RORY McILROY would like nothing better in his spare time this week than to drive to downtown Philadelphia and run up the world-famous 72 'Rocky Steps' at the city's Museum of Modern Art.
Which is fitting, given McIlroy's belief that he's a contender for a second US Open title and third Major victory in all on Merion's rain-doused East Course.
Yet there's every chance of McIlroy and his pal from Portrush, Graeme McDowell, slugging it out for glory as the final bell approaches.
At his pomp, McIlroy's probably the most polished golfer on earth, so McDowell, a formidable fighter who never knows when he's beaten, probably is a better fit for the Rocky Balboa role.
Yet the record of these two Ulstermen at recent US Opens suggests either could have his arm raised come Sunday ... or Monday, if, as feared, thunderstorms and heavy rain return to wreak further havoc on this tournament.
McDowell famously prevailed in dry and fast conditions at Pebble Beach in the 2010 US Open, where McIlroy missed the cut.
Then Wee-Mac romped to a record-shattering first Major success at Congressional the following summer, when he carved up a formidable course softened by persistent precipitation.
Last June, G-Mac was eclipsed only by winner Webb Simpson at Olympic as McIlroy once again found a bone-hard West Coast venue to be a personal bone-yard.
No doubt, the five-plus inches of rain that fell in recent days boosted McIlroy's prospects. "When I played it last week, the course was pretty receptive and I thought if it could stay like that, it'd be perfect.
"Yet the rain is probably going to make it play into my hands a little bit more, which obviously is a good thing."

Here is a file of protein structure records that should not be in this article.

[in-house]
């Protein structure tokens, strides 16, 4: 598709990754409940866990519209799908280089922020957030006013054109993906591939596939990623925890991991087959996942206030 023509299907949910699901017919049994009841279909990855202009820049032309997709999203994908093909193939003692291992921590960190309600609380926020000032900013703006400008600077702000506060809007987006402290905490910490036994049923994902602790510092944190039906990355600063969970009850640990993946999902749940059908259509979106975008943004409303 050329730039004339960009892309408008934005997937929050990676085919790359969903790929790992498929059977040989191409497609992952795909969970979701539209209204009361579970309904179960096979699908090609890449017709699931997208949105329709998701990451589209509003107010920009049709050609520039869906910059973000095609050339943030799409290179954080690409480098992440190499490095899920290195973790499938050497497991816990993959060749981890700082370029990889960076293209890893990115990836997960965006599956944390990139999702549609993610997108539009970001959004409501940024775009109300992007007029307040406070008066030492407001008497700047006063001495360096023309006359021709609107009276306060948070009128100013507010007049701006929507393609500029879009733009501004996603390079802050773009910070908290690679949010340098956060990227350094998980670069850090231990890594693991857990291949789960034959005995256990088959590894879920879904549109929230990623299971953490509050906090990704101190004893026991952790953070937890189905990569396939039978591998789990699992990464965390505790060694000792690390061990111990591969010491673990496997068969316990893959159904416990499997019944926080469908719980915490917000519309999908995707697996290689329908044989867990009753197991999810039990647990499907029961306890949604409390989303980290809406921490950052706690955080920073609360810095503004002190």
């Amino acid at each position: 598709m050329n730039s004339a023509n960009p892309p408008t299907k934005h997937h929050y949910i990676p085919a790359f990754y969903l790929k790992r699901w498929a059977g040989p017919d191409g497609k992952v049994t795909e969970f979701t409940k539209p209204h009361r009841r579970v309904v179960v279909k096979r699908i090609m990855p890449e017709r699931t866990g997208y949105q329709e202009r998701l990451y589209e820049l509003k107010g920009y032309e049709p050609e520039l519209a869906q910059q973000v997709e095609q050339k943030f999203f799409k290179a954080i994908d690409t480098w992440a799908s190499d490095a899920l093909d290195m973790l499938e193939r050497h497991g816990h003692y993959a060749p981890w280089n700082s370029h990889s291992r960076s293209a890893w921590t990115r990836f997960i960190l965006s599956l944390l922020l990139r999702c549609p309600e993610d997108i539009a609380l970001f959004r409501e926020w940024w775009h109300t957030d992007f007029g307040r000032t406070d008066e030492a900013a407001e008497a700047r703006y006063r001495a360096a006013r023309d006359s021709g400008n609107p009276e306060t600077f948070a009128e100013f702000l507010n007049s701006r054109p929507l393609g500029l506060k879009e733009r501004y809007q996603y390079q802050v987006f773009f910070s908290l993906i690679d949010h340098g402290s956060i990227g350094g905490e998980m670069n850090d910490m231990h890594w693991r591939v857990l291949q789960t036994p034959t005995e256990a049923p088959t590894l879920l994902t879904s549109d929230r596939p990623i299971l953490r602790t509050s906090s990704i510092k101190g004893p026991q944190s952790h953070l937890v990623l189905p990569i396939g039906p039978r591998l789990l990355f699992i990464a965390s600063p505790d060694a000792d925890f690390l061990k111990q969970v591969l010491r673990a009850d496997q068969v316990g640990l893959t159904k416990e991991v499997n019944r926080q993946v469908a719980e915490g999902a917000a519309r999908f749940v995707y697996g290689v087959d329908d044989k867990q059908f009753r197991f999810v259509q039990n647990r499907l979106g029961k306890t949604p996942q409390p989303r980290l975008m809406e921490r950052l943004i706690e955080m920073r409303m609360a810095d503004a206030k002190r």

"I did pretty well in my first US Open at Bethpage (shared 10th) and that was pretty soft.
"Then I played at Congressional and won there. So, hopefully, that form line will continue and I'll be able to play well this week."
Despite six months of under-achievement, in which he admits he grappled with the great expectations of himself and others and endured a few teething troubles with his new Nike equipment, McIlroy insists he's playing well right now.
"I've been seeing a lot of positive signs in my game in the last few weeks," he insisted. "It feels pretty close. I'm driving it well; my iron play has been great and I'm putting quite well.
"I just need to pull it all together and play that one full round really well and get myself off on a run," insisted McIlroy, adding that the key to success this week will be keeping his ball in the fairway.
Nobody's driven the ball better this year than McDowell, leader in driving accuracy on the PGA Tour stats and a recent two-time winner at RBC Heritage in Hilton Head and the Volvo World Match Play in Bulgaria.
Defending champion Simpson expects plenty of birdie chances this week with players likely to hit wedge into nine of the first 13 holes.
However, McDowell believes that Merion, even wet, will play more difficult than many expect, giving him an opportunity to hang tough down one of the most punishing finishing stretches in golf and maybe even land a knockout blow.